About polio and polio vaccination

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About polio and polio vaccination Powered By Docstoc
					Parents’ Guide to Childhood Immunization
Polio
Polio is a disease that has caused paralysis in millions of children worldwide over the years. In the United
States, 6,000 people died and another 27,000 were paralyzed during a major epidemic in 1916. Polio
reached a peak in the United States in the 1950s, when parents
were terrified that the disease would leave their children unable to walk or force them to spend the rest of
their life in an iron lung. With the appearance of the Salk and Sabin polio vaccines, the disease began to
disappear, and there is no longer any wild polio in
the country. Polio is caused by a virus that lives in the throat and intestinal tract. It is spread mainly through
contact with the feces of an infected person (for instance, by changing diapers). Some children who get
polio don’t feel ill at all. Others, have the symptoms of a common cold, sometimes accompanied by pain
and stiffness in the neck, back and legs. But some children get severe muscle pain, and within a week can
be paralyzed — in other words, lose the use of their muscles. Usually paralysis affects a child’s legs, but it
can also affect other muscles, including those that control breathing. There is no treatment for polio, and
some children die from it.
Even though there is no polio in the United States, it is still common in some parts of the world. We are
working towards eliminating it from the rest of the world within the next few years.

Polio Vaccine
The polio vaccine used in the United States contains 3 types of inactivated (killed) polio virus. It is
sometimes called IPV (Inactivated Polio Vaccine). We once used another type of polio vaccine — a liquid
that was swallowed, called OPV (Oral Polio Vaccine). This vaccine is no
longer available in the United States but is still used in other parts of the world. The first
inactivated polio vaccine (the Salk vaccine) was licensed in 1955, and the vaccine we use today (an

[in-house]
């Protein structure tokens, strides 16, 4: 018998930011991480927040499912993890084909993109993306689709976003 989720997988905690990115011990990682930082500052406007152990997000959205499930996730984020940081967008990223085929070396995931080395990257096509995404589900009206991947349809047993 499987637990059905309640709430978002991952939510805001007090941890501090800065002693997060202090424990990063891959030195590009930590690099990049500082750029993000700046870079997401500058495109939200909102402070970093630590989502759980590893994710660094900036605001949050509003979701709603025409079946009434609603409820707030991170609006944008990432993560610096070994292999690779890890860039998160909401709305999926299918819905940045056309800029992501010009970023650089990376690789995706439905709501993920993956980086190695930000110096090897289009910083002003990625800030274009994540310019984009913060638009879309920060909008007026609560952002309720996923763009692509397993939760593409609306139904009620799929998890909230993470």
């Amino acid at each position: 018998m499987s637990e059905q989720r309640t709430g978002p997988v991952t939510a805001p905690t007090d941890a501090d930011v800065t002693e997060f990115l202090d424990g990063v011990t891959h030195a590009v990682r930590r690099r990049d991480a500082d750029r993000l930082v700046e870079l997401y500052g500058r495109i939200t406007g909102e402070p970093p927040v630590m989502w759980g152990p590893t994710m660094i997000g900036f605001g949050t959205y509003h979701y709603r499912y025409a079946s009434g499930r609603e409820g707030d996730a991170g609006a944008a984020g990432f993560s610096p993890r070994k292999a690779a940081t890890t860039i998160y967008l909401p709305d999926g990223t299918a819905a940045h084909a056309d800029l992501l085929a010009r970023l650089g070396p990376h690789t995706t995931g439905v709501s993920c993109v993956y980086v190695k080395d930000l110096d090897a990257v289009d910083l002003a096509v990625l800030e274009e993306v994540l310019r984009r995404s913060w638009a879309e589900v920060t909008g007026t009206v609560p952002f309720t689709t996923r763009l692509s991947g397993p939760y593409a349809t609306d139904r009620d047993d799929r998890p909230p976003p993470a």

improved version) has been in use since 1987. The vaccine protects 99% of children who get
at least three doses. Children should get four doses of polio vaccine, the first three
doses at 2, 4, and 6–18 months of age, and a booster dose at 4–6 years.

Polio Vaccine Side Effects
Inactivated polio vaccine is a very safe vaccine. It is not known to produce any side effects other than a
little soreness and redness where the shot is given. The old oral vaccine, OPV, could actually cause polio,
although rarely. This cannot happen with IPV.

Polio Vaccine Precautions
In addition to the normal precautions for all vaccines, shown on page 30, a child who is known to have a
severe allergy to the antibiotics neomycin, streptomycin, or polymyxin B should not
get polio vaccine.

Combination Vaccines
Several vaccines are sometimes combined into a single shot. These are called combination vaccines. Some
combination vaccines are used routinely - DTaP is a combination; so is MMR.There are currently four
other combination vaccines available for children. One combines DTaP and Hib vaccines; the second Hib
and hepatitis B; the third combines DTaP, hepatitis B, and polio, and the fourth combines measles, mumps,
rubella and varicella. The advantage of
combination vaccines is, of course, that your children get the protection of all the component vaccines
while getting fewer injections. Each of these vaccines has certain restrictions, and not all providers carry
them. But ask your provider about them if you are interested in reducing the number of shots your child
needs.




This document can be found on the CDC website at:
http://www.cdc.gov/vaccines/vpd-vac/polio/downloads/pg_why_vacc_polio.pdf